Why women should be part of your firearms instructor cadre

In a profession heavily dominated by men, female firearms instructors fill an important niche and are not being utilized to their fullest potential

As an industry, we are beginning to gain a better understanding of the difference between the male and female brain when it comes to absorbing, processing, and retaining information. We are adjusting our teaching techniques accordingly. What I have not heard a lot of discussion about is the value and efficacy of the female firearms instructor. In a profession heavily dominated by men, female firearms instructors fill an important niche and are not being used to their fullest potential.

As a firearms instructor, I have had the honor of being invited to present classes to students from all over the country. I have instructed classes in the Northeastern, Northwestern, and Southern parts of the United States. I can tell you there are some fairly drastic cultural differences when it comes to the way female instructors are received. 

In some instances, this has caused a rocky start. But, in the end, I am certain having the female perspective presented enhanced the class and left both the male and female students with a better understanding of the material we were there to present.

Recognize and acknowledge the strengths that come with the gender differences.
Recognize and acknowledge the strengths that come with the gender differences. (Photo/Arizona Department of Corrections)

Overcoming obstacles
It is common for men to enter a situation and take it head on, with a certain amount of bravado. Unfortunately, this is an obstacle that is difficult to overcome with instruction alone. It must be overcome from within the individual. In some cases a male instructor can be viewed as competition rather than an ally from whom to learn a new skill. In such cases the student will fail to improve. 

He may only be concerned with showing off the skills in which he is already proficient instead of trying to improve his skills by entering situations in which he may struggle and/or fail. This may be a situation where a female instructor will have more success.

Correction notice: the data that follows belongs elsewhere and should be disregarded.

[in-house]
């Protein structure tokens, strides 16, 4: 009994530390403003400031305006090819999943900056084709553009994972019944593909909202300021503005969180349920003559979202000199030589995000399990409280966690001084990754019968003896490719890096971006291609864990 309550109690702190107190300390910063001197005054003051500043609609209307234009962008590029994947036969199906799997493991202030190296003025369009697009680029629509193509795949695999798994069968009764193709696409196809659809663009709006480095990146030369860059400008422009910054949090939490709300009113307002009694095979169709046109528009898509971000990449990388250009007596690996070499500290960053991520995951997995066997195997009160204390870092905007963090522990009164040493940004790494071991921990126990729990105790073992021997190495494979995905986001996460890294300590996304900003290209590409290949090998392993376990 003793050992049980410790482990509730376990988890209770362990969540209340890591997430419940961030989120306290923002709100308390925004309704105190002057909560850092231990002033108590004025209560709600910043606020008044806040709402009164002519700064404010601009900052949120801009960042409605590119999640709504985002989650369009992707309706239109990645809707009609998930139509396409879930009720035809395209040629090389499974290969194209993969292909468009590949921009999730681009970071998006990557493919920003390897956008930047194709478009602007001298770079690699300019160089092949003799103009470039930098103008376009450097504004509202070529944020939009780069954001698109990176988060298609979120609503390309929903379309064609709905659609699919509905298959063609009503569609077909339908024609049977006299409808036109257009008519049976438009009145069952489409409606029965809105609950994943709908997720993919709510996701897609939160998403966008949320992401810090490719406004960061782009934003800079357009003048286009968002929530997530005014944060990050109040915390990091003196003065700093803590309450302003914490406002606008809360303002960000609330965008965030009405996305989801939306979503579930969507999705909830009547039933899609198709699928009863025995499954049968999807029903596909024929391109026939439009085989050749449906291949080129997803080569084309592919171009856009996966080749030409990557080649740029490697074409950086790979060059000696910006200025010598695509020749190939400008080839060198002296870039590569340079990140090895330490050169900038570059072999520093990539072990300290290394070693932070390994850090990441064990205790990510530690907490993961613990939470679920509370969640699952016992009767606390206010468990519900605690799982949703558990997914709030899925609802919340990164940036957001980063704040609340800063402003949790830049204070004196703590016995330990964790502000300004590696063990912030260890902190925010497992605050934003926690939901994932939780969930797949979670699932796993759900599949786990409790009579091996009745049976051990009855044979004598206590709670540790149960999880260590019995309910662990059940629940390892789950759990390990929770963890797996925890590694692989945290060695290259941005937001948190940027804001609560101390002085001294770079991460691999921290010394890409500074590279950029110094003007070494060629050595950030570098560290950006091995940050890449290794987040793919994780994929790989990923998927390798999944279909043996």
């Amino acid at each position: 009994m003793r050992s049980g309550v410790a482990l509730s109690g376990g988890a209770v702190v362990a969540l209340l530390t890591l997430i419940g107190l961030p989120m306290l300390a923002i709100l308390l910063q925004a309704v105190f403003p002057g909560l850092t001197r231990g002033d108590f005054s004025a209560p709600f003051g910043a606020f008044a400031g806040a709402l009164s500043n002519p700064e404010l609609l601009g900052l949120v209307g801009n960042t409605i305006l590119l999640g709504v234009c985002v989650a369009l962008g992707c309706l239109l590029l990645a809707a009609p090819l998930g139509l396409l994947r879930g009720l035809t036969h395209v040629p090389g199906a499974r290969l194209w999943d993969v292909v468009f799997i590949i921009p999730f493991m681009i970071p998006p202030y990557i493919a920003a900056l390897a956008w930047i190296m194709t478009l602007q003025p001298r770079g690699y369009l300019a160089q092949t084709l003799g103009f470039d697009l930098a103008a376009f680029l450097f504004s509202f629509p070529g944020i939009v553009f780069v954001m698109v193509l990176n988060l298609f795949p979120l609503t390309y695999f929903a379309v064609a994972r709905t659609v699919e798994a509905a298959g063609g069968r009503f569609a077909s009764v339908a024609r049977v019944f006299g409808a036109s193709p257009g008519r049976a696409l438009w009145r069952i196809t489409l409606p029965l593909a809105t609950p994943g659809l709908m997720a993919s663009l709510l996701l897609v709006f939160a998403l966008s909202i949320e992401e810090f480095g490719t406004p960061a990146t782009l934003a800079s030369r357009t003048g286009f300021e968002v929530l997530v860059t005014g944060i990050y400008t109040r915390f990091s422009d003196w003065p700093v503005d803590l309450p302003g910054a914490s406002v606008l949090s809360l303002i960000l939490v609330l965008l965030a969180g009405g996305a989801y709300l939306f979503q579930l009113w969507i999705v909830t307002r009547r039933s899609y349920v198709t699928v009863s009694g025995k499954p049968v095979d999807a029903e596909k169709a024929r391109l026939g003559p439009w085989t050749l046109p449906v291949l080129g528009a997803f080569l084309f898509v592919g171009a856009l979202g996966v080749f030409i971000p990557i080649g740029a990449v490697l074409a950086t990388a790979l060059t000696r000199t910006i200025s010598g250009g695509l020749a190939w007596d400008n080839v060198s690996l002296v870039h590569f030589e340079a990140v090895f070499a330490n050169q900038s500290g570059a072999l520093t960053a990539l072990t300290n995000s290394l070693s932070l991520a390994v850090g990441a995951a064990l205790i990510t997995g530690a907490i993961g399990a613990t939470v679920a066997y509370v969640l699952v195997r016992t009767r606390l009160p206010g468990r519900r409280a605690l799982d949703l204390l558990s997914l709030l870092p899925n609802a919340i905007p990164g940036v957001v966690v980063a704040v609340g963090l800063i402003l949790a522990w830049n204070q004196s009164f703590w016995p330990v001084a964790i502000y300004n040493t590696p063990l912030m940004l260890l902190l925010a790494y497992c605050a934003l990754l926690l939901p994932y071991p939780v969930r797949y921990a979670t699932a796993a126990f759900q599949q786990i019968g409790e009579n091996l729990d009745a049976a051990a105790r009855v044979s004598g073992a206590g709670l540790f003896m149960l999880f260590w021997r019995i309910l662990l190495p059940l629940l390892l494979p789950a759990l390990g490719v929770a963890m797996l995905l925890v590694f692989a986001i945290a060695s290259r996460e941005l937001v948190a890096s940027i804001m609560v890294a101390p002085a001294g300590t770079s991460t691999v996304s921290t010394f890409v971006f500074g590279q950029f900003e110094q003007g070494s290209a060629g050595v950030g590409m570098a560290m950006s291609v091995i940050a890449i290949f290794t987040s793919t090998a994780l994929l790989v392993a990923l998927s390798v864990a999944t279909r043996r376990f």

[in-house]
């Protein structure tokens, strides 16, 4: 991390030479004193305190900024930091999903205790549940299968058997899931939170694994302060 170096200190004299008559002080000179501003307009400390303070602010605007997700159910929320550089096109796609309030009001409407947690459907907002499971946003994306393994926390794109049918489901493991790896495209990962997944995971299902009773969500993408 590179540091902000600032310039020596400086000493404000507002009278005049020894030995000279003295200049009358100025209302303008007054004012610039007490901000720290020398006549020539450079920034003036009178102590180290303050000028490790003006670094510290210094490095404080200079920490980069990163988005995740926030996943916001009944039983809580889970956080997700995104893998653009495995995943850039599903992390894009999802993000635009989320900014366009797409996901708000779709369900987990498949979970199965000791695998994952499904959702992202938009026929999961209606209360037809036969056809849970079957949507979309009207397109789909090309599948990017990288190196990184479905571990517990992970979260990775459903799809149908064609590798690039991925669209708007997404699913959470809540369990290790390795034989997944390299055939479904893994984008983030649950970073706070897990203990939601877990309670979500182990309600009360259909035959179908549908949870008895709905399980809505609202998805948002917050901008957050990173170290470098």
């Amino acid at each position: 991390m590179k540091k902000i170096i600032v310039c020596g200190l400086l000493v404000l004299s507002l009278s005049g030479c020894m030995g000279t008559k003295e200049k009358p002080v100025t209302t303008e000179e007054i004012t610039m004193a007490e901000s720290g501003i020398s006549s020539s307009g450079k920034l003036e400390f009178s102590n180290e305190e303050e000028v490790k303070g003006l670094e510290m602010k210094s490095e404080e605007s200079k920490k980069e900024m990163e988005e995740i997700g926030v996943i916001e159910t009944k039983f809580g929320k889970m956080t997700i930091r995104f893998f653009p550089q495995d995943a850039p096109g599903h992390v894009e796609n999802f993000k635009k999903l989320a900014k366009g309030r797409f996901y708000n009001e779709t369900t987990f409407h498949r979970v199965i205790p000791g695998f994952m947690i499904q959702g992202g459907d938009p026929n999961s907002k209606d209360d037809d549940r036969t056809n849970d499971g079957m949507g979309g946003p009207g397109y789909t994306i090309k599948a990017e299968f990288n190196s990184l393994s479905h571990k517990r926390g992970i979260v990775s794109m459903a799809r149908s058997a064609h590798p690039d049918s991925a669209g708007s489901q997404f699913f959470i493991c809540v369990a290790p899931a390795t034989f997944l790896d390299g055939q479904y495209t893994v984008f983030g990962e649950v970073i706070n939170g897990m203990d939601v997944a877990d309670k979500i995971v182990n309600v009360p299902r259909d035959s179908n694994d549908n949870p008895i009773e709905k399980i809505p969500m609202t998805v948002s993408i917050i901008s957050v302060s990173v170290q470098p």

Men with a hearty ego may not feel the need to “one up” a female instructor like they might another man. Instead, the obstacle the female instructor may face with such a student is lack of respect. This can easily be overcome once the instructor shows she is confident and competent. It may sound like a grade school playground, but guys don’t like to get beat by a girl. Every time I have encountered such a student, once I show that I have the skill set they are looking to emulate, I immediately have their attention and willingness to accept my instruction.

Conversely, most women enter a situation with caution and reason. Briefly put, women tend to overthink things. This may be our greatest obstacle. Again, this is a male-dominated profession and activity where some women do not feel comfortable. Even the most seasoned female law enforcement officer who is confident and competent on the street may feel ill at ease on the range. 

The presence of a female firearms instructor may help make these students feel more comfortable just being on the range. It can also make them more receptive to instruction. It gives them the opportunity to say, "If she can do it, then I can too."

In addition, a female instructor will have greater insight into some of the gender-specific obstacles that female shooters encounter. Agencies and manufactures alike are beginning to recognize and address the fact all officers are not built the same. More firearms choices are out there than ever before, yet some female officers are still required to carry a weapon that is too large for their hands and use equipment that was designed for a man.